The seriousness of the Congress problem was on display in the preliminary skirmishing between President Obama and congressional Republicans immediately after the elections and during the December rump session of the 113th Congress. My article’s first suggestion for institutional resuscitation was that the new Congress immediately retrieve the authorities for taxing, appropriating, and borrowing that its predecessors delegated to executive agencies in recent years. Critically, this would be done strictly as a matter of constitutional housekeeping — without any changes in immigration policy, the powers of the Consumer Financial Protection Bureau (CFPB), or other matters that divide the Republicans and the administration. That way, when the president was presented with the bill for his signature, he would face a clear, unmuddled choice whether to prevent Congress from reclaiming delegated powers and exercising them as the Constitution provides.
This formulation may have seemed a bit prissy when first proposed, but its practicality became dramatically apparent when President Obama unilaterally revised statutory immigration policies on grounds that Congress had failed to enact those revisions by legislation. Republican opponents promptly responded that they would halt the changes with a rider to the appropriations of the U.S. Customs and Immigration Service. Then, a day or two later, came an embarrassed follow-up: Oops, we just discovered that USCIS is one of those agencies that lives off its own fees and is independent of our appropriations. Hadn’t realized that! Sorry!
In the end, the 113th Congress extended all agency appropriations through the 2015 fiscal year with the pointed exception of the Department of Homeland Security — where USCIS resides — which must be reappropriated in February by the new Congress. But that in itself accomplishes nothing, for the fact remains that USCIS doesn’t need congressional appropriations until the statute granting it financial independence is rescinded. And if that is done as part of a bill that also prevents USCIS from implementing the president’s unilateral policies, he will surely veto it: The political controversy will concern the merits of the immigration policies, and the constitutional lacuna will remain.
It is worth noting that USCIS gained its financial independence as part of the Homeland Security Act of 2002, passed at President Bush’s insistence in the wake of the 9/11 terrorist attacks. An important part of the delegation story is that the executive branch is granted extraordinary powers in the face of emergencies requiring fast action — and the powers remain there after the emergencies have subsided, to be employed for other purposes in normal times. There is a critical lesson here: Crisis and urgency favor the executive, while the legislature thrives on normalcy, routine, and patience. That is the essential reason why Congress should reclaim its constitutional powers in a manner shorn of crisis-provoking battles with the administration over immigration policy, or the budget and authorities of the CFPB (another agency free of congressional appropriations), or raising the debt ceiling. Following the last crisis, the Republican debacle in the 2013 debt-ceiling standoff, Congress simply handed over its borrowing power to the Treasury Department. That, too, should be reclaimed as a first order of business, as part of an unadorned act where Congress declares its readiness to resume routine exercise of its constitutional responsibilities. The subsequent exercise of those powers will involve many hard questions of political tactic. Congress will not win all of these battles, but at least it will have a fighting chance, which it does not have today.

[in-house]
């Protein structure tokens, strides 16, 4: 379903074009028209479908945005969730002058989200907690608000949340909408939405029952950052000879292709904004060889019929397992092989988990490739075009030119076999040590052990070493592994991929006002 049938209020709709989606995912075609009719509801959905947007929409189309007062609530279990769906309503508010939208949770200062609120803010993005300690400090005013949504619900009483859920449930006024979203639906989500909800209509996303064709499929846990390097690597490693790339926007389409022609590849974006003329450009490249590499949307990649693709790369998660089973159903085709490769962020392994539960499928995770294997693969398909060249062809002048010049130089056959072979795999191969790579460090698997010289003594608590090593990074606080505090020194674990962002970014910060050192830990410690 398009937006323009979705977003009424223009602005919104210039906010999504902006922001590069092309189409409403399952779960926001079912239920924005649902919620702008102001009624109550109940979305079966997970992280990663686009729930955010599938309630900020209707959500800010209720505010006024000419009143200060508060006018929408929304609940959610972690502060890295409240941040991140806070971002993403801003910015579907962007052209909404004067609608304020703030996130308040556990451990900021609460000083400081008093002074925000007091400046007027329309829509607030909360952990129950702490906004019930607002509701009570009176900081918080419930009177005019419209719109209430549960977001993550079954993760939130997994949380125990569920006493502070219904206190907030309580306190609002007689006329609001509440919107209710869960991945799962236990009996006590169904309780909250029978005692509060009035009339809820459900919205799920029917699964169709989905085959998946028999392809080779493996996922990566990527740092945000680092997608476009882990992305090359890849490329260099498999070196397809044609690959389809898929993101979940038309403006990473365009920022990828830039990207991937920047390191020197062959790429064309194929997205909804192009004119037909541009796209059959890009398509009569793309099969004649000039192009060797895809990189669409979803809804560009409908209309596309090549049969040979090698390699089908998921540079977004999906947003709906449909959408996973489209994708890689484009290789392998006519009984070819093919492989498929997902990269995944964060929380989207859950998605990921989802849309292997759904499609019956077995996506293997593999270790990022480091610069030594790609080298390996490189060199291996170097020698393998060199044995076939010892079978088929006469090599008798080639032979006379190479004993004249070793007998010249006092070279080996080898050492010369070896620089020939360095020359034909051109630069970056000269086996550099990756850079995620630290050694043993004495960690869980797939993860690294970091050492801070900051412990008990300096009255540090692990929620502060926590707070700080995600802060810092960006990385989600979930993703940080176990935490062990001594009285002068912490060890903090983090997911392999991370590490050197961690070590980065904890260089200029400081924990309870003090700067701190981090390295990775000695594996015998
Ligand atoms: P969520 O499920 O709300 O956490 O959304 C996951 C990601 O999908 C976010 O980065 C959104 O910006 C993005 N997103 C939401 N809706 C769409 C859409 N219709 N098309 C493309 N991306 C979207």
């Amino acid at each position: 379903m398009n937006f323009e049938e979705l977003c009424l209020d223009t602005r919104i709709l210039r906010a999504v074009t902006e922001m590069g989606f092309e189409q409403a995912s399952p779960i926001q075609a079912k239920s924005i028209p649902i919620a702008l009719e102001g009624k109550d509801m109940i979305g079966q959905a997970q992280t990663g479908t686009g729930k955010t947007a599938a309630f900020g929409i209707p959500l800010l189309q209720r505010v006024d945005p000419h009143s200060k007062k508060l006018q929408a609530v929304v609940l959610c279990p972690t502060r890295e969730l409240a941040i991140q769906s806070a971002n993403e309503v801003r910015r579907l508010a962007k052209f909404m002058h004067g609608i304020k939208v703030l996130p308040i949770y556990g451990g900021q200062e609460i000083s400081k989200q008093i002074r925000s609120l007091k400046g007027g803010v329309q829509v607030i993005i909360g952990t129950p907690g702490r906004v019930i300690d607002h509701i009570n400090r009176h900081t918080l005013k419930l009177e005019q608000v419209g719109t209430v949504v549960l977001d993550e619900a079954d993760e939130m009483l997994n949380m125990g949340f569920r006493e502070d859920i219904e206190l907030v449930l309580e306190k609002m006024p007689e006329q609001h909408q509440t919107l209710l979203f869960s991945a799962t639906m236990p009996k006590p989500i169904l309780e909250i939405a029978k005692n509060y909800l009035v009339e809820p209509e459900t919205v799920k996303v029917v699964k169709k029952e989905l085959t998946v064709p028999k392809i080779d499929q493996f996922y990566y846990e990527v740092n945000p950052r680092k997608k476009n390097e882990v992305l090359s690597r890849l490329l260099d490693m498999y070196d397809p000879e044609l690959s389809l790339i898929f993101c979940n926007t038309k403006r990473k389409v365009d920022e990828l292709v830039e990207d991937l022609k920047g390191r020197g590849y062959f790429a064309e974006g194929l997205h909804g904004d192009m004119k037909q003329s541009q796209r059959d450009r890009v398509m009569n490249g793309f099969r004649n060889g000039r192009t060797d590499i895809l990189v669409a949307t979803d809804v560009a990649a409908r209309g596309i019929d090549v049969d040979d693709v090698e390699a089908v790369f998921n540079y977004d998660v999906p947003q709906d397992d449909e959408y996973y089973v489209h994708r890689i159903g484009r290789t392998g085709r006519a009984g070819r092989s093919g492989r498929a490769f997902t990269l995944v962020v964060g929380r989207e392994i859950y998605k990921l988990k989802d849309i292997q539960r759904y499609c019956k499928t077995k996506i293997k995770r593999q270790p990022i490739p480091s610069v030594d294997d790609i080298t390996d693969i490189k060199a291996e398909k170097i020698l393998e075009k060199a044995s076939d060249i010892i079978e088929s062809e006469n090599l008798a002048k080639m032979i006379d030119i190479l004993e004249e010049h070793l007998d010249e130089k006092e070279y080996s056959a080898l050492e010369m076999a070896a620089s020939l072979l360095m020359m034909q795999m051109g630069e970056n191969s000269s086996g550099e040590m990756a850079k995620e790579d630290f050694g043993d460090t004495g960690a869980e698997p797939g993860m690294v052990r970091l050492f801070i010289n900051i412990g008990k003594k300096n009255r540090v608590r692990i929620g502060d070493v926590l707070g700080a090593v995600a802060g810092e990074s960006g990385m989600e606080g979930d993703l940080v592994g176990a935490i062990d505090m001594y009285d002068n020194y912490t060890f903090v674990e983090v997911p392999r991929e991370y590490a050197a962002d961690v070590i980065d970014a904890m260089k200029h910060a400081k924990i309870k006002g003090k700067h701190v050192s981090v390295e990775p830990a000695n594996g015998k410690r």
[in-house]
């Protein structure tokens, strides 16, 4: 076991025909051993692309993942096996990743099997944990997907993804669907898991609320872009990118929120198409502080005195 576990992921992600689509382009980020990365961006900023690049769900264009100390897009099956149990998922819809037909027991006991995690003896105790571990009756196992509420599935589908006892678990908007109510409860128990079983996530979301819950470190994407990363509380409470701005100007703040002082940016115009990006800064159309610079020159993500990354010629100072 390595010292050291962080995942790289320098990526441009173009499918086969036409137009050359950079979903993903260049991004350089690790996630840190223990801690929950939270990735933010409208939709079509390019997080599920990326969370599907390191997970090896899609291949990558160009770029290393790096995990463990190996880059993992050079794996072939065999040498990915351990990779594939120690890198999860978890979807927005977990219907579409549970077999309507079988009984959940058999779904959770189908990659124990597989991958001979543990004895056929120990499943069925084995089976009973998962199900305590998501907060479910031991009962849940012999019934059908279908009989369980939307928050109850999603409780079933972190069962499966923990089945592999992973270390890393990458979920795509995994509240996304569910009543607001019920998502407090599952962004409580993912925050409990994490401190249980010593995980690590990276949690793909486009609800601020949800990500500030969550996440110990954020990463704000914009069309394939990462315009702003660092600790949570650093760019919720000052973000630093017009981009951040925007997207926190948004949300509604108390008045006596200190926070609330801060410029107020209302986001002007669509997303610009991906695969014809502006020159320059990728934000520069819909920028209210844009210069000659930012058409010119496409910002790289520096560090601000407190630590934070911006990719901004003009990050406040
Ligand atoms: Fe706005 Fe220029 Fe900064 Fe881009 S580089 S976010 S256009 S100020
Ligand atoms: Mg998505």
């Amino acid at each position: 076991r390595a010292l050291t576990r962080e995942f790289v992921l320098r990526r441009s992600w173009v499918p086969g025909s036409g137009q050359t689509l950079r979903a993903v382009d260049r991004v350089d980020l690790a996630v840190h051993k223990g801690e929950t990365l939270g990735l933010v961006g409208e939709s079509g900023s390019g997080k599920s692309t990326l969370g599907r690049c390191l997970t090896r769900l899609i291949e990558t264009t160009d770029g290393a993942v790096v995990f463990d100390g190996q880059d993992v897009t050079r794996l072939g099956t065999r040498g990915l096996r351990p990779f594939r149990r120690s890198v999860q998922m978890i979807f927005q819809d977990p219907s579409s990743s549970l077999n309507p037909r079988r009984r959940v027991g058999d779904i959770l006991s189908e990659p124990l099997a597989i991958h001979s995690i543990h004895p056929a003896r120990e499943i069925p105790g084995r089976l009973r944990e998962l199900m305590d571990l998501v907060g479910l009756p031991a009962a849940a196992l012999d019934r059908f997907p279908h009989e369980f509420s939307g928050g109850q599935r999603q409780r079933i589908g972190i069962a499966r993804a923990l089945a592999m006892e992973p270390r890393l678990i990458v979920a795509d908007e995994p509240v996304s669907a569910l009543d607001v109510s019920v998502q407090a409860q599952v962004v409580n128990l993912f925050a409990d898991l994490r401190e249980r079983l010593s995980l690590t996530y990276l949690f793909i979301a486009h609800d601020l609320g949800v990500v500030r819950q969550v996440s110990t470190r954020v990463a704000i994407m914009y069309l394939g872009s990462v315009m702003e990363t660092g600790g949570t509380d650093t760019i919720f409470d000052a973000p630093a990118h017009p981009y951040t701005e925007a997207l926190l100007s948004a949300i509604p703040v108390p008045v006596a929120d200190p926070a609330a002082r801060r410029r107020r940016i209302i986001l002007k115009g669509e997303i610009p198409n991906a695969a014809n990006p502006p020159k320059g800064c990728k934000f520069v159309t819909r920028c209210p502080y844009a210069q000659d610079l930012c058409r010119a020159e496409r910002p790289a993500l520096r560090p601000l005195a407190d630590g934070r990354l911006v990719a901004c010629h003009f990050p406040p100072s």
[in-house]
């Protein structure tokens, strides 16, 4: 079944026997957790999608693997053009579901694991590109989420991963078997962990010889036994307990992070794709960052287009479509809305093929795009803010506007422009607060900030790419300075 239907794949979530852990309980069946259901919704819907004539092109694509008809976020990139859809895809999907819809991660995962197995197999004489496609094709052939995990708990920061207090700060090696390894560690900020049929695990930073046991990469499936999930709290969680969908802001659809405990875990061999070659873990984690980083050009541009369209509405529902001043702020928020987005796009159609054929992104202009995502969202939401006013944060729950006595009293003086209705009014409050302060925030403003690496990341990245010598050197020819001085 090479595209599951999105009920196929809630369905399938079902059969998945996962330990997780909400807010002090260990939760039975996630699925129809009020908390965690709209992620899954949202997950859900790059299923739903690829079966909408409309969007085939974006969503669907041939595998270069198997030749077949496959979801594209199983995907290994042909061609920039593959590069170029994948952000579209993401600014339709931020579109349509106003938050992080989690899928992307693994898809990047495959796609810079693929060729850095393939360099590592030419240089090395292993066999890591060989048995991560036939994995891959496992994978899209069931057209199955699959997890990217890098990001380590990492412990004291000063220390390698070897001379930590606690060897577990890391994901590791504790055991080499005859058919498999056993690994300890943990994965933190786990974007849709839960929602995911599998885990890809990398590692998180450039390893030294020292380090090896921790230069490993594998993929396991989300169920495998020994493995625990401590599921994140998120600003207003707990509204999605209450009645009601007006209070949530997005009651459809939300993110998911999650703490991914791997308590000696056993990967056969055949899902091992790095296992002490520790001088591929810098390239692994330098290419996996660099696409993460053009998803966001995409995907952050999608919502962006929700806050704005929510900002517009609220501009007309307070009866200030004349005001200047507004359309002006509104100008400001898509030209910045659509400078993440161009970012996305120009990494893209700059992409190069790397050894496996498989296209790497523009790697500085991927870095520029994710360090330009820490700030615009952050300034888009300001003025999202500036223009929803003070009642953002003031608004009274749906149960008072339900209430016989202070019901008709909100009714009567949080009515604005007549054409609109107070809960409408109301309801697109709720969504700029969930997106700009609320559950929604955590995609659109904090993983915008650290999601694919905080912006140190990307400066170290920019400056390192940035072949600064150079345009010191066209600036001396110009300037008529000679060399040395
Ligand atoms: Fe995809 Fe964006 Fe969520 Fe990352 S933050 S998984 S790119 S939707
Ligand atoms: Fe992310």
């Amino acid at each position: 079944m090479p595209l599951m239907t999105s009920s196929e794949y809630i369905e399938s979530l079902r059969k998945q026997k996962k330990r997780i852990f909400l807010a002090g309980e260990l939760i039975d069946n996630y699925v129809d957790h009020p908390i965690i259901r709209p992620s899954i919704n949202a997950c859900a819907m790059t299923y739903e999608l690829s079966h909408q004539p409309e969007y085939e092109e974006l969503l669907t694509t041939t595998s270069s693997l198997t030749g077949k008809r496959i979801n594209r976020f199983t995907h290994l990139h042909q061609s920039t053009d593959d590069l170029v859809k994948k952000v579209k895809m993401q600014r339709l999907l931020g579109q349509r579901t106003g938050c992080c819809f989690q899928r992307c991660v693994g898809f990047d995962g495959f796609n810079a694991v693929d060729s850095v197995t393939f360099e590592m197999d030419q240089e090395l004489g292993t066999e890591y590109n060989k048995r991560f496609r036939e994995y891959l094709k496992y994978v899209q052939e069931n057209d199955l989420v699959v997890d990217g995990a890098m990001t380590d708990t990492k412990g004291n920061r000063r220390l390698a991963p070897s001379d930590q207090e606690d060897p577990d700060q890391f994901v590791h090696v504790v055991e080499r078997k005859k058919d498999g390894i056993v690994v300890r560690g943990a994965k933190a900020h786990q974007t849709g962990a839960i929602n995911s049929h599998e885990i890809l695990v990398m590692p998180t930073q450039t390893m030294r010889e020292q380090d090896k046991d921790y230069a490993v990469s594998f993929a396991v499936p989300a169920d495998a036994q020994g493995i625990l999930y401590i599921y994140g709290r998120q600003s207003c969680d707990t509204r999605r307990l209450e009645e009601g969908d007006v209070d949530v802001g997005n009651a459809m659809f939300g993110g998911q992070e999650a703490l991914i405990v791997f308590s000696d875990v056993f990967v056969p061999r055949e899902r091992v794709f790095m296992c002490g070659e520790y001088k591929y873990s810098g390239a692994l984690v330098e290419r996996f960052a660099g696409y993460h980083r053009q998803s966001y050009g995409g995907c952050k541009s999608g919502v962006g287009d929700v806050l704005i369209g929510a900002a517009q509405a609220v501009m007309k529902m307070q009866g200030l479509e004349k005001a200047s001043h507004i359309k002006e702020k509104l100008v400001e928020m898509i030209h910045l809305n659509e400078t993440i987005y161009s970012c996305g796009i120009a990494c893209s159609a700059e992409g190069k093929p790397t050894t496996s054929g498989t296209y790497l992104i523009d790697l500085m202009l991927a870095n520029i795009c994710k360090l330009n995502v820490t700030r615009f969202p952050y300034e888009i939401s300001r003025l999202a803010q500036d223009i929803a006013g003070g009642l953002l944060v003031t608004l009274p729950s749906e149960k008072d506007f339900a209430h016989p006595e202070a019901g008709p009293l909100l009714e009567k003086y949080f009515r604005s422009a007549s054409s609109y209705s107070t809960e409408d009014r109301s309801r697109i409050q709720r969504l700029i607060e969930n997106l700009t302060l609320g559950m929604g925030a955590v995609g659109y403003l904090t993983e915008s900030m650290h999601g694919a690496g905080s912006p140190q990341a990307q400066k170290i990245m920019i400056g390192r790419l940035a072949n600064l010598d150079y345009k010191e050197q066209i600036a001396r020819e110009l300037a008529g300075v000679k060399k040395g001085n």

The next step is for Congress to resume exercising its spending power. Congress’s inability even to pass and fund a government budget is the source of widespread contempt and ridicule, on Capitol Hill itself as elsewhere. Virtually all members say that doing so would be a splendid idea. Speaker Boehner and Senator McConnell have vowed to set things right, and they don’t need the president’s assent — just a resumption of Congress’s own procedures for annual budgeting and appropriations established by the Congressional Budget Act of 1974 and largely ignored in recent decades.
But adopting and sticking to a budget, and passing twelve appropriations bills by the end of each summer, will require much more than punctilious procedures. It will require a sea change in Congress’s culture and structure, and these as I said have evolved in response to powerful dynamics in modern politics and society. The downgrading of the committee chairmen, especially of the chairs of the taxing, appropriating, and budgeting committees, has cleared away internal obstacles to spending growth and interest-group favors that individual members are under constant pressure to accede to. The expedient of the continuing resolution, in which all appropriations are rolled into a single gargantuan government-wide bill, has fortified the power of the majority-party leadership — vividly on display, during the rump session, in Senate Majority Leader Harry Reid’s humiliation of Finance Chairman Ron Wyden. But high-stakes, all-or-nothing CR dramas weaken congressional prerogatives, which depend on routine, segregated, agency-focused appropriations.
And that, as illustrated by the recent confusion over immigration funding, is a matter not just of spending levels and priorities but also of policy prerogative. When I was working in the Reagan administration, Congress not infrequently countermanded our policy initiatives with targeted riders on the appropriations for the Office of Management and Budget, the Department of Justice, and other agencies. One rider prevented my office in OMB from meddling in the Agriculture Department’s obnoxious marketing-order program for fruits and nuts — it had been inserted by farm-state Republicans and valiantly opposed on the floor of the House by Democrat Barney Frank. Another, championed by Democrats over Republican opposition, forbade the Justice Department from making a specific legal argument in a big antitrust case before the Supreme Court. We finagled our way around such riders when we could, but we always took them seriously and usually had to capitulate, abandoning our brilliant initiatives and turning to other mischief. The riders were routine, workaday, backstage aspects of inter-branch policy competition, where Congress held the cards whenever it could muster the votes to lay them down.